Gebhard is a prolific writer and has more than 40 books to his credit. He states that the Richfield Building is zigzag in style yet that’s not how I would assess it. Gebhard claims that Los Angeles City Hall (John C. Austin, Albert C. Martin and John Parkinson, 1928), Bullock’s Wilshire (Parkinson & Parkinson, 1929), and the Richfield Oil Building (Morgan, Walls & Clements, 1930) are all zigzag. I disagree. Bullock’s Wilshire is certainly zigzag if the definition of zigzag is “a line or course having abrupt alternate right and left turns.” Los Angeles City Hall is more of an elongated version of art moderne. The Richfield has a modern, art deco, vertical exterior that is complimented by sculpture and a zigzag interior. It’s a square office building that goes straight up and is topped off by a slender, upward protrusion that uses an antenna as a beacon. Sure, it has those “V” up at the top (see the book’s cover and at various other places) but they’re really fourth to the black and gold color, the vertical, upward thrust and the ornamental sculpture and ornament.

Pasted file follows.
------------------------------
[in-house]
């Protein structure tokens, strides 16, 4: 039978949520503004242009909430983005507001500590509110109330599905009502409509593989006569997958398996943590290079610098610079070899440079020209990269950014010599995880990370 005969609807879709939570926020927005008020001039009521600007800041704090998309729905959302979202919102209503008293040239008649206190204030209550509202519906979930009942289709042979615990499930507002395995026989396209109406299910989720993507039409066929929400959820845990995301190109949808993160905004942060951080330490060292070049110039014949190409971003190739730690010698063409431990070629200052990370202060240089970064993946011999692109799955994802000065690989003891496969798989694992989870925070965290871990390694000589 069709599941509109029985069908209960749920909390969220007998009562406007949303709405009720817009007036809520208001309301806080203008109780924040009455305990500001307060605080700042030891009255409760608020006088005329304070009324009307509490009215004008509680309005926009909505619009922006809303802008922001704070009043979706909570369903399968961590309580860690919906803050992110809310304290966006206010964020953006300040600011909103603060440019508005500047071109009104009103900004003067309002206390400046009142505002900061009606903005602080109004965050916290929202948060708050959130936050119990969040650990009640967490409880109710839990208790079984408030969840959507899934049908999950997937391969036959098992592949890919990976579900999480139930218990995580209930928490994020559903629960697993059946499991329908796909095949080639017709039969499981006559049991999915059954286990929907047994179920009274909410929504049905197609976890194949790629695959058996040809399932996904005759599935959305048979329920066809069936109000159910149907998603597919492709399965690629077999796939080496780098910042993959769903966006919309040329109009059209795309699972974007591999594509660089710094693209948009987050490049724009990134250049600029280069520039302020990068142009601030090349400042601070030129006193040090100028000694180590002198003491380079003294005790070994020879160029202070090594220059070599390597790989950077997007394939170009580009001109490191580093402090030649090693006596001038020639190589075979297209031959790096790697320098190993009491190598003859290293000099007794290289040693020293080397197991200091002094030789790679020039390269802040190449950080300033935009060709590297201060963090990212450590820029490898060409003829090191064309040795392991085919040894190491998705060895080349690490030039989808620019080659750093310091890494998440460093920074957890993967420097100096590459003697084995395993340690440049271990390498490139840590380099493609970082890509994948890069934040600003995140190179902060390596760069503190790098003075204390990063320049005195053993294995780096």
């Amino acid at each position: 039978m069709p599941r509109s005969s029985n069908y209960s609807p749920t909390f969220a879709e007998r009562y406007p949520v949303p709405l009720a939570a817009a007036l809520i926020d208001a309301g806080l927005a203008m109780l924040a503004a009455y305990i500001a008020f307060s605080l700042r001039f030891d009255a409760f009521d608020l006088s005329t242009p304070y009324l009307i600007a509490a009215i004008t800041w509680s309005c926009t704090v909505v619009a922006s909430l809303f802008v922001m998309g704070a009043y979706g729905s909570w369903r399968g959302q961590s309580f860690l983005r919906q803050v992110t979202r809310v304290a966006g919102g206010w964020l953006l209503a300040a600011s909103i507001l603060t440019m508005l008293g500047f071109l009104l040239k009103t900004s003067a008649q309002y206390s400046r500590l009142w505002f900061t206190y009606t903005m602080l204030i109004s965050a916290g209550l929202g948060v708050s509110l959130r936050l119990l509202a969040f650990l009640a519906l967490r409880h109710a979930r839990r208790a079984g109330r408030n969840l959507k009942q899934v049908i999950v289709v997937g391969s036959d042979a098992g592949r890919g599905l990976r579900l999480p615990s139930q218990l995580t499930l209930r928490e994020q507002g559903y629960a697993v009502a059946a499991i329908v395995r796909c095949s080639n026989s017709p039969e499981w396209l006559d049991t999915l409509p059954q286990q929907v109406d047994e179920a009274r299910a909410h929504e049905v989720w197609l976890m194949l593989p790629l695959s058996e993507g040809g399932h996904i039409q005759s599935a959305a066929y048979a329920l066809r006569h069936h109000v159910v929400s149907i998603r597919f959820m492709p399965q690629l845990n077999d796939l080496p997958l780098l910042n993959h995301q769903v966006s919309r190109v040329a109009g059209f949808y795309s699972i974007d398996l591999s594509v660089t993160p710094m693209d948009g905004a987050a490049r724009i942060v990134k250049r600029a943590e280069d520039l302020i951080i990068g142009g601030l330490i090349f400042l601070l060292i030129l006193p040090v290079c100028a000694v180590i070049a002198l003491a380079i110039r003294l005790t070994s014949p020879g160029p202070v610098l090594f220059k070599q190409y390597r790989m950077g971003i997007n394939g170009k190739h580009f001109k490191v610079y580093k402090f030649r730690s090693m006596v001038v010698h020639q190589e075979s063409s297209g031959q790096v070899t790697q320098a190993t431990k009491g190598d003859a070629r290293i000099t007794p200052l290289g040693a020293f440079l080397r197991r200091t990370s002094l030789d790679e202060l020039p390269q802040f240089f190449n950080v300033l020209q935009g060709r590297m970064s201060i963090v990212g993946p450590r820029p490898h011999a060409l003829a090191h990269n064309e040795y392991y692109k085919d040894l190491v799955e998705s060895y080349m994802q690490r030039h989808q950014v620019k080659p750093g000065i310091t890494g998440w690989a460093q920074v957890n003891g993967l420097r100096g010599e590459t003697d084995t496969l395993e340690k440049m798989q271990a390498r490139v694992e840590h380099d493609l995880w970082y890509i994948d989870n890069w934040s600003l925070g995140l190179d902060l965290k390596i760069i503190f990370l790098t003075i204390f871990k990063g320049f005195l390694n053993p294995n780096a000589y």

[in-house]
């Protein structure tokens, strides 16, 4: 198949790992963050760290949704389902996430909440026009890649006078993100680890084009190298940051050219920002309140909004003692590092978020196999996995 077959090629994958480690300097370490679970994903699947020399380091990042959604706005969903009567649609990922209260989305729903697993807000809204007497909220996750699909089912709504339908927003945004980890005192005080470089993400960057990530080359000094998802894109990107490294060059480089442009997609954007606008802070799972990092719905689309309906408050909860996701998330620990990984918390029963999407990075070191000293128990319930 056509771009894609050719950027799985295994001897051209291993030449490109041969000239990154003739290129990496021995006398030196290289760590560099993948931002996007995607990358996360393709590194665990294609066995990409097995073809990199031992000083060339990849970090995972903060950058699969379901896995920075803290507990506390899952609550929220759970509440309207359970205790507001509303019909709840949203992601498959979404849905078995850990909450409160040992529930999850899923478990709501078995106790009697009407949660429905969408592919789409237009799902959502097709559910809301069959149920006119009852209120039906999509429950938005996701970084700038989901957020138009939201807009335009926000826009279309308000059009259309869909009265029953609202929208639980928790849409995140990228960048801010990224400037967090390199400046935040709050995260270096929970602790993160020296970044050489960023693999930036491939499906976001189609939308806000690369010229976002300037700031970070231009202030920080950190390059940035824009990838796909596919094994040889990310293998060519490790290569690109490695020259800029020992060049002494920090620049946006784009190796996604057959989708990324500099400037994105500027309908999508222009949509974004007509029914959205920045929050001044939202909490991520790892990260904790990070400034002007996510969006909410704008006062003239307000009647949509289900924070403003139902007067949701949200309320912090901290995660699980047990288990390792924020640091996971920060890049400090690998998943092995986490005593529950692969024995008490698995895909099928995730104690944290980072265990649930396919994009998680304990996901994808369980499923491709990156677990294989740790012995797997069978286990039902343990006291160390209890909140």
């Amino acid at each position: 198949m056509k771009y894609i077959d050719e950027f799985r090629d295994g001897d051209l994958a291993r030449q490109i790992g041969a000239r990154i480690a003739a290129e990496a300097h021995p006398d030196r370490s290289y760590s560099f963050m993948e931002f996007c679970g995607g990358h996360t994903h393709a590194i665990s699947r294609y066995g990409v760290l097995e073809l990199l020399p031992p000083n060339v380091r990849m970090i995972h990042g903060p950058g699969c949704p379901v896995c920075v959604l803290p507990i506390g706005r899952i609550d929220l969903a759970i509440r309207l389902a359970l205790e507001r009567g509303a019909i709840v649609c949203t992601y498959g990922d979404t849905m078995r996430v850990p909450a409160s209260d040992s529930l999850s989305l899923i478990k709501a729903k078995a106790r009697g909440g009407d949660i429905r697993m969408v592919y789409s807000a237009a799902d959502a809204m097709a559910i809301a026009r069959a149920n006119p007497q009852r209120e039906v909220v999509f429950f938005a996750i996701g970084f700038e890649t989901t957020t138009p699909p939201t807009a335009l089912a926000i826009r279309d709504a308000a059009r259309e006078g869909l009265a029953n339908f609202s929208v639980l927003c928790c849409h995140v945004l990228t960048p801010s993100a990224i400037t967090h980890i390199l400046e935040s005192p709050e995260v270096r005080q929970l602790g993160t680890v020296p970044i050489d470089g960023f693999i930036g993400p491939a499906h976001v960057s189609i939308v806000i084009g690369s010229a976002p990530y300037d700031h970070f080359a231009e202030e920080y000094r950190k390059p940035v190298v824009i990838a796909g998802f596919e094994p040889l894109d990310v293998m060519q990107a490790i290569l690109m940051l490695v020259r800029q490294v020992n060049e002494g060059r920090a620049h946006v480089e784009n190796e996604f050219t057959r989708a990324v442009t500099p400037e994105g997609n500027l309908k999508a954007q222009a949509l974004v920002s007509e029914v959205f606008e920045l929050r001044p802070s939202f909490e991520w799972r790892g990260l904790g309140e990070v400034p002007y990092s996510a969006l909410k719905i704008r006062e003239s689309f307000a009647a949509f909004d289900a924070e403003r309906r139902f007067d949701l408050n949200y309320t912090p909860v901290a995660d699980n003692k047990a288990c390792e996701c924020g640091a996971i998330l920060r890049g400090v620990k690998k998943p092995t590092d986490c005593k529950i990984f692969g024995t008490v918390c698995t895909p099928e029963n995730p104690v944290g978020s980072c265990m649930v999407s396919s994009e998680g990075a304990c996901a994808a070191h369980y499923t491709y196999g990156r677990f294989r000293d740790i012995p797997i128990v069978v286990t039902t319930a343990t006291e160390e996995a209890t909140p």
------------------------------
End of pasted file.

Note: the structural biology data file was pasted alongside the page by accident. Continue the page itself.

Gebhard accurately compares the Richfield Building to Raymond Hood’s American Radiator Building in New York City. That seems right. He claims it’s not just because they are vertical buildings that are similarly clad in black and gold but because both face (or faced) parks so they could be seen from not only a distance but also close up via the sidewalk.
He also endorses Esther McCoy’s theory that the Richfield Building is a combination of both high art and low art. The high art being the newness of the design; art deco was only five years old in 1930. (The Paris Exposition des Arts Decoratifs took place in 1925.) The low art aspect was sticking a large, neon sign on top of the building to sell a product: Richfield Oil.